Can you design your hearth such that skirting doesn't have to come close to the opening, and the stove? Does the stove sit proud of the opening, or inside it? That is, can a straight line be drawn from the stove to the skirting?
The stove will almost certainly sit a little proud of the opening, and its from this part of the side that I think would be within the minimum distance. The skirting is probably less of an issue as this could easily be pulled back, and the hearth made wider, but its the plaster on the wall.

It sounds like I have two options:
1. Try and find a suitable stove that has a combined width + 2x minimum distance from combustibles, that is less than the distance from the outer edges of the stone fireplace opening.
2. Remove the plasterboard on the outside of the stone opening and replace with cement board to the distance required. I suppose I could make a cement board trim, or box out the whole opening with cement board and continue it out on the wall, paint it a different colour to the plasterboard to make a feature of it.
I believe it's plasterboard that is considered combustible, rather than plaster itself. If the walls to the side of your opening are dotted and dabbed, rather than plaster or mortar and skim, you could pull some of it off and redo in mortar and skim. But who is to know what is under the skim anyway? Plasterboard isn't going to catch fire, the worst that can happen is that the skim will crack, or the plasterboard will crumble. For what it's worth, I've had skim crack 6 inches behind a stove, but the skim a foot to the side of it was fine.
I completely agree, it is the plasterboard, due to the paper content, and I think it's highly doubtful that the plaster on the plasterboard would even crack say 300mm away from the side of a 5kW stove. I am not really worried about safety here, and in Scotland I don't need building control signoff, I was just keen to ensure that the install met all the regulations and I don't end up invalidating my insurance in the event of an unrelated incident and a clever insurance investigator! Unlikely scenario I know.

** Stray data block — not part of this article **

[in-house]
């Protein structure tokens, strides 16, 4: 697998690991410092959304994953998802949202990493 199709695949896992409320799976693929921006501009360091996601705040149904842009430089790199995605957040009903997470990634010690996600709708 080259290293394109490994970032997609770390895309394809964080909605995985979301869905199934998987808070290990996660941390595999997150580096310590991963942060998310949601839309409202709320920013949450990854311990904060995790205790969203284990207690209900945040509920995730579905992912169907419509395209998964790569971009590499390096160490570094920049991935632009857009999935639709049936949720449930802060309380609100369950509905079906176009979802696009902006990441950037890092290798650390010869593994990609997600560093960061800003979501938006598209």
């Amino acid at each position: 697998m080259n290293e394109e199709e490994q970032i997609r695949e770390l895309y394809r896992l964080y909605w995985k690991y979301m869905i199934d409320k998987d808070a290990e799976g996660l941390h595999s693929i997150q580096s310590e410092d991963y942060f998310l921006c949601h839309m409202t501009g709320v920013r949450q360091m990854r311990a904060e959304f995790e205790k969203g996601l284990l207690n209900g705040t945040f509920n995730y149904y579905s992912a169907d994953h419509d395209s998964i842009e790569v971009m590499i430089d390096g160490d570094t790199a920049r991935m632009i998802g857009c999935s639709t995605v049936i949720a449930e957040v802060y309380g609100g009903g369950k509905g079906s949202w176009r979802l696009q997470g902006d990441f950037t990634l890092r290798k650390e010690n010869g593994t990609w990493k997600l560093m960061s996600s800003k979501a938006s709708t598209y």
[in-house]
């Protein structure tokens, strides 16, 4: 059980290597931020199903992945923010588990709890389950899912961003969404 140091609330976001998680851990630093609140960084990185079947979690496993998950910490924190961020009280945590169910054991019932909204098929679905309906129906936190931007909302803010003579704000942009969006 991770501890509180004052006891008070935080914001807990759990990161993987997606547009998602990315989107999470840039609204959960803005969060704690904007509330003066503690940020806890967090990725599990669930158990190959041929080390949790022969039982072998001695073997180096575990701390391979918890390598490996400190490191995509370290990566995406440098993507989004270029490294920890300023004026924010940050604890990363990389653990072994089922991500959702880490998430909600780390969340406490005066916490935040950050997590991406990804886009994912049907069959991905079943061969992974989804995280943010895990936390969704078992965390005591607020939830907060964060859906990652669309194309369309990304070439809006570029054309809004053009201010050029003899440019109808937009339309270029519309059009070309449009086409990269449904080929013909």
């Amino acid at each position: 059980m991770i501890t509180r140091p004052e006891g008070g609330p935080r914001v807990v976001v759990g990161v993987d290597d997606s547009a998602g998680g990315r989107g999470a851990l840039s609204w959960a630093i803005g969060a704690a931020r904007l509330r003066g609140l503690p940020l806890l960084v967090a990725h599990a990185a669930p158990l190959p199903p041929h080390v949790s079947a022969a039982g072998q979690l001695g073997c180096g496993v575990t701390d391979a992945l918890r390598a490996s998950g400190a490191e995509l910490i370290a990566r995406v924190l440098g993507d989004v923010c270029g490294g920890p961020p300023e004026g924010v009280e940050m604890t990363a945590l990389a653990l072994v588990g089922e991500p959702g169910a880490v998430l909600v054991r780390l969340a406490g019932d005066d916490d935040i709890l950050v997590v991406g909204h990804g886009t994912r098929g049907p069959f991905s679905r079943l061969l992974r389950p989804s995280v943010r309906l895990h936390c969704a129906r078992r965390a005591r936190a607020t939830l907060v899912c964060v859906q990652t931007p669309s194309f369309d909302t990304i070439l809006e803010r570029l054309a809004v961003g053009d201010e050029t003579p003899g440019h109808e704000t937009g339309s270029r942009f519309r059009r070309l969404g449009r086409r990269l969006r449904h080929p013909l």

I suspect the manufacturers are just covering their backside with these distances, and there is also the fact that "combustible" isn't a binary thing. A bale of petrol soaked straw sitting within 500mm of the side of a stove, and plasterboard are two very different propositions but both fit the broad classification of combustible.

I had been thinking of taking that wall back to stone, insulating and re plastering so I might wait and do these things in conjunction. I have a new problem to deal with now as I have found out, referring to the picture below, the slop on the right which I thought was some kind of historic fireplace thingy, is actually a concrete slab, cemented in place to provide a path for an underfloor vent. Quite funny that I was staring at this thing for so long wondering what kind of historic function it had in a fireplace when its turned out that it was probably installed about 30 years ago. Obviously when blocking up the fireplace many years ago they decided to use the fireplace to add a vent and have butchered away the hearth underneath this too! As this vent is only just above ground level, and it needs to go down at this angle to get under the floor, its brought to my attention that the floor of this room, and obviously the joists, are below outside ground level which highlights a completely separate problem and why the room as had a historic dampness problem.

Old houses! $#$£# :)